One of the major buzz phrases in sports psychology right now is the need to “be a process-driven athlete” as opposed to “results-driven”.
The results-focused athlete enters a match or race thinking about winning or achieving a desired time. It’s a good competitive attitude but can actually cloud our judgement when it comes down to doing the things that make us successful in the first place.
Take the pre-2011 All Blacks.
Most New Zealanders will remember sitting through Rugby World Cup after Rugby World Cup in which we were the favourites, only to choke in the finals. In those heart-breaking games the All Blacks looked like they had the end result at the forefront of their minds while the process of how to get there was left fighting for attention. Unimaginative plays, poor defence, lack of team work, low work rate, these were all characteristics of the All Black’s game that somehow crept in for just minutes at a time during those crucial World Cup misfires.
However, the All Blacks of late seem to be the opposite.
Last year on several occasions they came from behind to win in dramatic fashion, having worn down the opposition in the first 60 minutes with resolute defence, high and sustained work rates, and consistency in all facets of the game. They nailed the processes and, almost on queue, often with Hollywood levels of drama, the results arrived.
Now, rugby is a sport that has many clearly defined processes: tackles, kicks, passes, lineouts, scrums. But individual sports like running or even our own fitness or weight-loss endeavours tend to place even more emphasis on the results. So, in these fitness endeavours, the need to be process-driven becomes even more important.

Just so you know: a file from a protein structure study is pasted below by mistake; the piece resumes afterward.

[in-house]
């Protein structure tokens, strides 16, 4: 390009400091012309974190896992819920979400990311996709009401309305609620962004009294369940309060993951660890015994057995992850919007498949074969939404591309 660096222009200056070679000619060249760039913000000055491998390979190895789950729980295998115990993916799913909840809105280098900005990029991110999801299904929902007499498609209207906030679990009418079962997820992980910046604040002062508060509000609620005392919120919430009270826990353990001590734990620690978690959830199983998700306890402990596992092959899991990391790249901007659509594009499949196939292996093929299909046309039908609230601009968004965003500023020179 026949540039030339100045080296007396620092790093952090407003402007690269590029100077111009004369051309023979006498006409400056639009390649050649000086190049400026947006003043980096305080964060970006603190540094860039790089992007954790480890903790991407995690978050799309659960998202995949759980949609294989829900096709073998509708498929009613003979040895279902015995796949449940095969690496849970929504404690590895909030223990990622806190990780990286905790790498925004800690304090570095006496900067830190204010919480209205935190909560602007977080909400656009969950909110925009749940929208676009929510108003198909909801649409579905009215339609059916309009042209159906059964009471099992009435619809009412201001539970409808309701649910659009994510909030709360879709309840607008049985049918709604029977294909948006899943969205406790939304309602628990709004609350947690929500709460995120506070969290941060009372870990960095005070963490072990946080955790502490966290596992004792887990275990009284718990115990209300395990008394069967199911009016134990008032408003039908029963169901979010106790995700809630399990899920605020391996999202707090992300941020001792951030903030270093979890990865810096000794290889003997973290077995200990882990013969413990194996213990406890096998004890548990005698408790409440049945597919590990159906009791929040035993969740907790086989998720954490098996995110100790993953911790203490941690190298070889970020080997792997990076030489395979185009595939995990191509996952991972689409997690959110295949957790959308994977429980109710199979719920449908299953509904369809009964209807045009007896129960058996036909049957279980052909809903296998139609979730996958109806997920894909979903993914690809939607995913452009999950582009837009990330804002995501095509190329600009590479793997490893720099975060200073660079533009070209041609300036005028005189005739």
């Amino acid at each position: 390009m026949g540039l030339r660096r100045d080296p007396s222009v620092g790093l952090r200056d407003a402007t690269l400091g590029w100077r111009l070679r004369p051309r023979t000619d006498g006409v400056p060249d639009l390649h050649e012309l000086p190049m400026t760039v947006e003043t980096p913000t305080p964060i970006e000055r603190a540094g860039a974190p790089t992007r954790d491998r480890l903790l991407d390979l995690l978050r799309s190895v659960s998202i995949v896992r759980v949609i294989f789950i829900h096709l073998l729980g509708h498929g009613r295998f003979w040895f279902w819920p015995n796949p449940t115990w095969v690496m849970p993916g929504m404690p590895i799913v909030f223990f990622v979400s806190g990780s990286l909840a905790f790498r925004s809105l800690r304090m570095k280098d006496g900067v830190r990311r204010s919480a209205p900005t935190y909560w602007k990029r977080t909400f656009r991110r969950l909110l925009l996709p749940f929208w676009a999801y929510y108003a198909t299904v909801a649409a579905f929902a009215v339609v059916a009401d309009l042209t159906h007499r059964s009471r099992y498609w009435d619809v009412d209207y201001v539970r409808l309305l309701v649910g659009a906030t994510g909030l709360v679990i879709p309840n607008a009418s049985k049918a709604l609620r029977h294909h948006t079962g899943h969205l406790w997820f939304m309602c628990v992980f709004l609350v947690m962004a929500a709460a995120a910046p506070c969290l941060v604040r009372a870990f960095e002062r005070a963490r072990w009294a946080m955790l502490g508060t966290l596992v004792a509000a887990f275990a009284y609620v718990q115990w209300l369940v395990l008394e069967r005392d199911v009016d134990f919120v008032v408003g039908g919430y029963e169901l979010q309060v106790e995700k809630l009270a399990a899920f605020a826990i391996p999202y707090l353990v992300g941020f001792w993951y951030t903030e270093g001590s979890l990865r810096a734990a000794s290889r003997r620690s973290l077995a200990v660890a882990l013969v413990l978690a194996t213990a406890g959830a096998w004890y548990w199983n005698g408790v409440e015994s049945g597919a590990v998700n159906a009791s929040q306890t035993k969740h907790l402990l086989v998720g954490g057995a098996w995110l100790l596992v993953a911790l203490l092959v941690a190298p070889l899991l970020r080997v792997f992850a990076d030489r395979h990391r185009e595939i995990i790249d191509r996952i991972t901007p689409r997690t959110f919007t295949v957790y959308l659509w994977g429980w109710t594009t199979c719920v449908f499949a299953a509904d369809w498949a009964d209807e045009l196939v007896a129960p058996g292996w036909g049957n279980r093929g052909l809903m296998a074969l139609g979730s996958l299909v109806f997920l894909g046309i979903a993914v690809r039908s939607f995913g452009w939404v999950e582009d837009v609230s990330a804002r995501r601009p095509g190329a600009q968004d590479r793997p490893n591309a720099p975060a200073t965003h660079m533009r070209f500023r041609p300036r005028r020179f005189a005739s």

In the Auckland Marathon last year I came 12th in a PB of 2:39. It was a good result, but what was most pleasing for me was my success in completing the processes that got me to that result. I wanted to run even splits and ended up with a negative split of just two seconds (two seconds faster in the second half). I wanted to hydrate well and missed only one of ten drink stations. I wanted to close hard and managed to pass three other runners in the final kilometre.
As it turned out I got my PB. However one of my results goals was a top ten finish and I missed that. This was largely out of my control as the depth of competition varies from year to year. In the same race in 2011 I could have run 2:46, having dive-bombed on my processes (I did just this a few months before at the Dunedin Marathon and got second) but still picked up tenth place. This positive result could have clouded my judgement as to how I truly ran, leaving me with no lessons to be learnt for next time.
So whatever your sporting-focus might be, whether it’s a half marathon, weight management, or pre-season training for rugby or netball, look to be successful in the processes first. The results will come eventually.